Brad Lock is a modern-day renaissance man. In addition to being a board-certified veterinarian and a world-renown researcher, Lock is the OKC Zoo’s curator of herpetology and aquatics. Contributing to dozens of academic publications over his storied career, his work has greatly impacted animal preservation efforts throughout the world. Lock is busy blazing yet another trail: creating a new conservation method focusing on people and communities first.
Lock says without the support of people; conservation work is practically impossible. That’s been the guiding philosophy of the Foundation for the Conservation of Endangered Species of Guatemala (FUNDESGUA), the organization he helped form in 2013. The group is dedicated to using “science based-strategies embedded in local culture to guide everyday actions, as the ingredients to our successful conservation results”.
Their target species are the Guatemalan beaded lizard and the Campbell’s alligator lizard. These animals have extremely limited natural habitats – equivalent to about four “Texas-sized” ranches according to Lock. When their forest homes are separated by man-made clearings, the populations are basically stuck. The lizards don’t venture out into open spaces.
In areas like Guatemala, where extreme poverty is common and access to amenities like electricity is rare, it is common to chop down old growth trees for wood used to cook or heat homes. To combat this and to protect the remaining old-growth forests, FUNDESGUA supplied saplings for community-managed forests with fast-growing, native Eucalyptus and Pine Oak tree species for easy access to firewood. The successful program has expanded to six forests, each with about 10,000 trees.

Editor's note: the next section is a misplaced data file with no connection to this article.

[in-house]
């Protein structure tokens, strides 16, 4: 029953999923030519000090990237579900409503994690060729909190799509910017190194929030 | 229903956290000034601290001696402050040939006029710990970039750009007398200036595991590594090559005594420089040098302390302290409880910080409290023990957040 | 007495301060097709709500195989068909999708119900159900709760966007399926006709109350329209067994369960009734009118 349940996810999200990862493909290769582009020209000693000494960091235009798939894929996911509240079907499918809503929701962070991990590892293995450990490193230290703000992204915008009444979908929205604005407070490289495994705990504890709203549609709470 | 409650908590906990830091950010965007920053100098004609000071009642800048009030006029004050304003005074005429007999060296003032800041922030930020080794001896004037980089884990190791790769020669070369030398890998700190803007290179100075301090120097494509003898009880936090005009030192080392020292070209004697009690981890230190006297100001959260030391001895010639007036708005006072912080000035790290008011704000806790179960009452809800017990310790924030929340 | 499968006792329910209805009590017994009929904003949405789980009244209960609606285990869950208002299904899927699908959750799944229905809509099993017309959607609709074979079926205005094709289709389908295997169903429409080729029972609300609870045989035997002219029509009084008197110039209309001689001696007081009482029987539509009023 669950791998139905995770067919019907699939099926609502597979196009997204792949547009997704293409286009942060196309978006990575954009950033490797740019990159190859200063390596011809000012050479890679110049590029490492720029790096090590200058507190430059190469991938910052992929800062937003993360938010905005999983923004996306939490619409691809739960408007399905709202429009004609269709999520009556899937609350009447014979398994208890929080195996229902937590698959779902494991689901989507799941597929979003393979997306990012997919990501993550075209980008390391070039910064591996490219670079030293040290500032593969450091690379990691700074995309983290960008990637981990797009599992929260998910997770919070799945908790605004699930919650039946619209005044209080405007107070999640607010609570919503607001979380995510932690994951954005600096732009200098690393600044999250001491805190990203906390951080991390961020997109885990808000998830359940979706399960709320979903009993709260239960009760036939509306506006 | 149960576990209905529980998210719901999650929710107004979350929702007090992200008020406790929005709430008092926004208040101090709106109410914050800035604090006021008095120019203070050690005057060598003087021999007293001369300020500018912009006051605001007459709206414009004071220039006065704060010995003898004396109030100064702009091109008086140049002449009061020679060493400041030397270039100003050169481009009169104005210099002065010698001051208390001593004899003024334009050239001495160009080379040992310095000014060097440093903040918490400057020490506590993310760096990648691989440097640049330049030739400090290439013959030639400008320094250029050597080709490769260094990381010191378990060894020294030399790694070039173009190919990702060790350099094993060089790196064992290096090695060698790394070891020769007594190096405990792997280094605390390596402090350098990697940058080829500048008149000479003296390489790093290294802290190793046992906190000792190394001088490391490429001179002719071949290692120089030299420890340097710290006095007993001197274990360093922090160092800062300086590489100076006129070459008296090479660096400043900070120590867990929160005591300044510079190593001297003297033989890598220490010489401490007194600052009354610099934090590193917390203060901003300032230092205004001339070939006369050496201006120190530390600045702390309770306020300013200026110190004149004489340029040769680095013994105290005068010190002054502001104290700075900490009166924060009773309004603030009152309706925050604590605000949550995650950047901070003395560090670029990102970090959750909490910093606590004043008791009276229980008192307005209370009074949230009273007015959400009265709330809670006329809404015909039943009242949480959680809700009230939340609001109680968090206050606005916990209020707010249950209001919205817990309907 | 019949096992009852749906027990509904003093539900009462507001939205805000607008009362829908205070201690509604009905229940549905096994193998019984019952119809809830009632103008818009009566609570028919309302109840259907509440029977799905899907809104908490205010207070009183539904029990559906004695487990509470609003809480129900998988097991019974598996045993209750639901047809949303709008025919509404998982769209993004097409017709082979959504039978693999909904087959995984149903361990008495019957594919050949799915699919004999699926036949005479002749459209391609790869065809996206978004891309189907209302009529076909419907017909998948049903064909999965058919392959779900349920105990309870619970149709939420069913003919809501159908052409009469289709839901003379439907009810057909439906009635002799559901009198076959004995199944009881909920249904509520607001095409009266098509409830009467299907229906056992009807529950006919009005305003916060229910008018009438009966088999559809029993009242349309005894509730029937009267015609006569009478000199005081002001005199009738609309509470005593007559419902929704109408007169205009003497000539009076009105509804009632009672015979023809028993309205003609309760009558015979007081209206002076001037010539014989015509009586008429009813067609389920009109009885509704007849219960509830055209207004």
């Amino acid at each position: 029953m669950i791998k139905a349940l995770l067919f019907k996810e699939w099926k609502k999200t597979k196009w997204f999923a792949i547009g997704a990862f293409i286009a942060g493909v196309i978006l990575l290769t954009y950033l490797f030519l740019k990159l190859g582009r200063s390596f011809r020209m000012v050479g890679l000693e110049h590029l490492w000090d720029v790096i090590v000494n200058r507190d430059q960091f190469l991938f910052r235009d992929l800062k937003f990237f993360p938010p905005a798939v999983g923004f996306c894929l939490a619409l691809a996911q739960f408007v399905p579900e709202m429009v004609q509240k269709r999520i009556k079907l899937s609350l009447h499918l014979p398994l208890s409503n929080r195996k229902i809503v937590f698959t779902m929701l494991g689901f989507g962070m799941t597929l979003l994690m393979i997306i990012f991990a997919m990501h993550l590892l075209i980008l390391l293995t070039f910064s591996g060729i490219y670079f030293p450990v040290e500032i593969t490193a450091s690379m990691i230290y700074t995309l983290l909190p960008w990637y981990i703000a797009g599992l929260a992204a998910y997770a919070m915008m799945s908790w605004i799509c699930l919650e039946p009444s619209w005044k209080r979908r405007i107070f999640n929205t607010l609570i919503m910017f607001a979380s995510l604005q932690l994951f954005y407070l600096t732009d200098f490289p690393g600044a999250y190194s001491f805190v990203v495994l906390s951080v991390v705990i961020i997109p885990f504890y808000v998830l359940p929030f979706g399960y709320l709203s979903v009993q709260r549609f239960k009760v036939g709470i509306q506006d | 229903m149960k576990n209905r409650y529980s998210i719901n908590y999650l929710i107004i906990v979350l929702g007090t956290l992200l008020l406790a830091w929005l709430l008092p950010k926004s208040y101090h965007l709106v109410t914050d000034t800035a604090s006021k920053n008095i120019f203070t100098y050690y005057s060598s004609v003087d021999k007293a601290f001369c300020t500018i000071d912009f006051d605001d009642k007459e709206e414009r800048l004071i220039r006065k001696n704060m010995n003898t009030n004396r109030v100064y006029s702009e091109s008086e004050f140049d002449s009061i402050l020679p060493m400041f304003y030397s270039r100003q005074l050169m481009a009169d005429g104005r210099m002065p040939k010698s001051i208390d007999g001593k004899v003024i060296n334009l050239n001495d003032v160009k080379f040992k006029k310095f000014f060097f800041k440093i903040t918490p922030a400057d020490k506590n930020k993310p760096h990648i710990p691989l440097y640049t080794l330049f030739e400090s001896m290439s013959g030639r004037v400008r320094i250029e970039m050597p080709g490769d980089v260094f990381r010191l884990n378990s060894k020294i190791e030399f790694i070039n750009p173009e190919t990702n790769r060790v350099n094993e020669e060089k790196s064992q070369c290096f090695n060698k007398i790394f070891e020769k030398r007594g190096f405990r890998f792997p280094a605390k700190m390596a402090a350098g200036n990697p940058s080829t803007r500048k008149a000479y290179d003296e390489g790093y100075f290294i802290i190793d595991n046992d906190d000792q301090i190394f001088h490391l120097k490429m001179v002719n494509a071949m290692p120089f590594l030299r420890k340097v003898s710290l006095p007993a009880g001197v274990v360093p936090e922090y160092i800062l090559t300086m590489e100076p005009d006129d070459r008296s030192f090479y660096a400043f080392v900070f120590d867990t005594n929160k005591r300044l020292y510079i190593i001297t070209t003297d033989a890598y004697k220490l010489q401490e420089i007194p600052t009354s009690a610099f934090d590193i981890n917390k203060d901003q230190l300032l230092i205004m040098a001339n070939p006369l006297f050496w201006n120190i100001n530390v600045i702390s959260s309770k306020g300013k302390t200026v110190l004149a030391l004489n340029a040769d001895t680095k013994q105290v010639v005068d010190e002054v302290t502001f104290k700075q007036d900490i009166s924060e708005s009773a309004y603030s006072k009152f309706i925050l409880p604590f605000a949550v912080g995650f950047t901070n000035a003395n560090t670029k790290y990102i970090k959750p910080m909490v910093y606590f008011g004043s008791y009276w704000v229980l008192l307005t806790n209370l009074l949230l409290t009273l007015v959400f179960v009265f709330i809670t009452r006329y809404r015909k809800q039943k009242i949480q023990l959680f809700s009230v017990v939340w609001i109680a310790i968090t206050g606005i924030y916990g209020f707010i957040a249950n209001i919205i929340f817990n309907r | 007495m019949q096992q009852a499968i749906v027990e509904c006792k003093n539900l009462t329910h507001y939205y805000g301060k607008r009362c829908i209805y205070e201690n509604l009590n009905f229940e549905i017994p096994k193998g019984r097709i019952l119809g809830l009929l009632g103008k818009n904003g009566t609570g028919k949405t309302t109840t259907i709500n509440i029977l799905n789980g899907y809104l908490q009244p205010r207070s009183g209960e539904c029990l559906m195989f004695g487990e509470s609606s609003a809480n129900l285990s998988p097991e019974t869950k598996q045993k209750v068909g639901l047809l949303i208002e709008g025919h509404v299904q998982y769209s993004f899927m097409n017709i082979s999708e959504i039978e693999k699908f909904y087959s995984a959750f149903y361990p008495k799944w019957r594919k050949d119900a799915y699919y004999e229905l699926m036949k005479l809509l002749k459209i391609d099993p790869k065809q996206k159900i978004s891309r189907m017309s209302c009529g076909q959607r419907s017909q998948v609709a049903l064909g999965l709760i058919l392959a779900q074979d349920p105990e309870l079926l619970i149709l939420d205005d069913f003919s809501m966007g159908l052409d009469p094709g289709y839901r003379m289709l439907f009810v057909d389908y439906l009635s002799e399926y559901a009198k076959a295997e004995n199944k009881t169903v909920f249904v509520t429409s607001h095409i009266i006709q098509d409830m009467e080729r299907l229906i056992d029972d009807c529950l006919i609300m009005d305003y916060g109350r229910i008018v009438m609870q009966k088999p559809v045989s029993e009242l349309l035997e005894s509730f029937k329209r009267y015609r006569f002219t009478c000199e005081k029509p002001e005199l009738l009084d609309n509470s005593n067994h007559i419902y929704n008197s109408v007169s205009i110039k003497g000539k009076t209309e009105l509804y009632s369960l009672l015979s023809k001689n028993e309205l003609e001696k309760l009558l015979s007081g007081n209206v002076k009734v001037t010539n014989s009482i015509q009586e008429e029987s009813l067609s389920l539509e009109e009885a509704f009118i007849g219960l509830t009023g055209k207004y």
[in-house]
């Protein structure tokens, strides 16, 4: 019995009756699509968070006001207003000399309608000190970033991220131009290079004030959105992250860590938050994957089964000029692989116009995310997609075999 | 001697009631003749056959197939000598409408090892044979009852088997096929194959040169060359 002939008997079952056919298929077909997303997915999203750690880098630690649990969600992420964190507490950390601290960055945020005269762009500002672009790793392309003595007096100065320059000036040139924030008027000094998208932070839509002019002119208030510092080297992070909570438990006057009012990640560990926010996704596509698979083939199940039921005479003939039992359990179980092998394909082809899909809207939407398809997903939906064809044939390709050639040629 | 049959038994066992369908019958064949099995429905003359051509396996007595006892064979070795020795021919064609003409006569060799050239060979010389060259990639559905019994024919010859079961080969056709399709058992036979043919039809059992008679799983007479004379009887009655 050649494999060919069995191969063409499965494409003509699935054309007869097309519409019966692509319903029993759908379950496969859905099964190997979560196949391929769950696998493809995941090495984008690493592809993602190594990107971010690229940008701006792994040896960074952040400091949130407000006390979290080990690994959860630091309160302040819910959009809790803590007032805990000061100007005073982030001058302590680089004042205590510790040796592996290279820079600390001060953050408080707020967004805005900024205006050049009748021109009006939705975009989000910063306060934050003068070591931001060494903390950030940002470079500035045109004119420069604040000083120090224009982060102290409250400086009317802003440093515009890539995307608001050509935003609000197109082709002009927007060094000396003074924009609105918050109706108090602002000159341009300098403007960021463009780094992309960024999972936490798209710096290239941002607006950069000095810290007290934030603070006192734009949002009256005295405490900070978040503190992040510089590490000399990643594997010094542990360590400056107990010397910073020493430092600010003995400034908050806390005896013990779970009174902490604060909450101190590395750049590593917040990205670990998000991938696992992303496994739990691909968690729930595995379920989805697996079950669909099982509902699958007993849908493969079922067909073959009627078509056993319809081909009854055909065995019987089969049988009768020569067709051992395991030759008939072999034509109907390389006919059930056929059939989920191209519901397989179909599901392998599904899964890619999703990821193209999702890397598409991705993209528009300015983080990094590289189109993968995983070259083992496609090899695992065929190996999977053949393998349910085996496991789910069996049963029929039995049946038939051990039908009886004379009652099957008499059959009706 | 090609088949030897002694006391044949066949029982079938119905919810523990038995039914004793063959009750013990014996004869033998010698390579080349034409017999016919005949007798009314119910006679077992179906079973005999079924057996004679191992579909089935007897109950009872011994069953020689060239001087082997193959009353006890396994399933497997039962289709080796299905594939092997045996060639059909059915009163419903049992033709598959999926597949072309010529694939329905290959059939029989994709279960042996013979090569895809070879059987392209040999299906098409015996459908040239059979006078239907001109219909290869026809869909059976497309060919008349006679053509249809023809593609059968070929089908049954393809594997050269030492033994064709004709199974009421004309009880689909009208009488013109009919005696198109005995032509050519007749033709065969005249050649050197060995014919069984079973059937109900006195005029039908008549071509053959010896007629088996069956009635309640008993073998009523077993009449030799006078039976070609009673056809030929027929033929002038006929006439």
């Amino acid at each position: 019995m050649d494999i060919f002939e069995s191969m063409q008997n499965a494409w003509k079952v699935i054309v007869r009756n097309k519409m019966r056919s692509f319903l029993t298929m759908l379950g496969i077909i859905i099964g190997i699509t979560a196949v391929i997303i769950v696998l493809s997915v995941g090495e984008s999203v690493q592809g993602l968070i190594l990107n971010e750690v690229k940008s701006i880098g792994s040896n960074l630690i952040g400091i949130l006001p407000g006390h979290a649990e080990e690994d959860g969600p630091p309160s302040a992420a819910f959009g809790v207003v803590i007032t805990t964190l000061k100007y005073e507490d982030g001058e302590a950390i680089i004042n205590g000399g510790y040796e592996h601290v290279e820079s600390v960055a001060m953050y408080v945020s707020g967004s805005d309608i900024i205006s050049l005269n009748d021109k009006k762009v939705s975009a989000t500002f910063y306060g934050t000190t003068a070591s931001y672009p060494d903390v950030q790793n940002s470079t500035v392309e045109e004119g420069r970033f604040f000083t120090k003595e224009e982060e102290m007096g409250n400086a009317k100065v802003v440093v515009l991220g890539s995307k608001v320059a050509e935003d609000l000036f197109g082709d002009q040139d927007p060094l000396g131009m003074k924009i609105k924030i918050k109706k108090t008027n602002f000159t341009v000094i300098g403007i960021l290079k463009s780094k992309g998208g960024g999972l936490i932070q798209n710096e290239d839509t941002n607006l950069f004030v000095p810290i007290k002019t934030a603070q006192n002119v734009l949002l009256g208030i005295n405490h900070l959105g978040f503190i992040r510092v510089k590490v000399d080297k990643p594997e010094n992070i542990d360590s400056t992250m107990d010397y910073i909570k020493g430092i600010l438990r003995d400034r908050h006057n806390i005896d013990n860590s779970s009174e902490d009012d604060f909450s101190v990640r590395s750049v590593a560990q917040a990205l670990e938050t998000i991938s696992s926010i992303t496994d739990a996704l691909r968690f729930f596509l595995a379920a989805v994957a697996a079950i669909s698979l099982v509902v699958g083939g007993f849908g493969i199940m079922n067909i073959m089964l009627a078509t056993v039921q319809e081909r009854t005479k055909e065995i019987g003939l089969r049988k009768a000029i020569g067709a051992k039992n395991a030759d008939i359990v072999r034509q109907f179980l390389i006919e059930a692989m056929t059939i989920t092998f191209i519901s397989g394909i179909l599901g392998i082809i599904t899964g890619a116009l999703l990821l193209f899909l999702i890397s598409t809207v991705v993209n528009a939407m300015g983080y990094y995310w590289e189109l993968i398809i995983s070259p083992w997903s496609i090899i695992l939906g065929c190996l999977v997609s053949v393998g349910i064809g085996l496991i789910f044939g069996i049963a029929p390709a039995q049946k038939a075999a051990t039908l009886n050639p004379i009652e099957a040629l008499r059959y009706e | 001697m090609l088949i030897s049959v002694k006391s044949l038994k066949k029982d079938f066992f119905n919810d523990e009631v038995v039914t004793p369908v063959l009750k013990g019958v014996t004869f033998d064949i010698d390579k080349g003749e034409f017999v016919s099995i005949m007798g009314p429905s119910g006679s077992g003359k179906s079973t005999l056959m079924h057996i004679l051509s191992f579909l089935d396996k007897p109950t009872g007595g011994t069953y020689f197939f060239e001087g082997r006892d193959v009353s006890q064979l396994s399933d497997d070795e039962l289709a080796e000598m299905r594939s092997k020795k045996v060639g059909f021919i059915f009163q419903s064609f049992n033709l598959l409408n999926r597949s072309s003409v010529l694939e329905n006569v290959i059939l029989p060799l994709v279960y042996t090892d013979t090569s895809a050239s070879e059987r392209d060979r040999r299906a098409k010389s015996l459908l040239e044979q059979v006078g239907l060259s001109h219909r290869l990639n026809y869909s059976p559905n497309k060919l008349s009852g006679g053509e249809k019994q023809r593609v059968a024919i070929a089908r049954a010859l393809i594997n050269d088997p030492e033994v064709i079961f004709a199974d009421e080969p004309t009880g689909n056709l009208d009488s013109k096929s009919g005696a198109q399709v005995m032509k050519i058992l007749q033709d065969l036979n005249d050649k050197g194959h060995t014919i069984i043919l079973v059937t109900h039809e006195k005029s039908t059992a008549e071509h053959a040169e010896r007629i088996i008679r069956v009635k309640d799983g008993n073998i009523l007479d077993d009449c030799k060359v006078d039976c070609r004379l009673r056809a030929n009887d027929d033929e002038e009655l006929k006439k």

They created conservation curricula for schools and often bring native species to classrooms, engaging and educating students about the importance of conservation. When it became apparent that many local children were being forced to leave school due to costs involved with education, FUNDESGUA created a scholarship program, which has supported more than 250 students with grants of $50 to $300 a year.
This also ties into their mission to build trust and goodwill in the communities surrounding their conservation areas. Other efforts have included building modest homes for locals in need, providing transportation to and from school, hosting meetings with local governments and more. They help provide English language training so participants can tap into the large call center industry in Guatemala.
FUNDESGUA’s people-first mission is bearing conservation victories plus some unexpected results. Building trust and integrating their mission with local populations has allowed the organization to expand its conservation area from 100 acres to more than 6,500 acres. The estimate of the number of lizards under its care in the wild has grown from about to 200 to over 1,000. They have planted 120,000 trees and educated 110,000 students. Plus, the focus on education has led to increased employment opportunities. A local hotel chain has recently started recruiting from local villages.
The future for FUNDESGUA and people-first conservation is bright.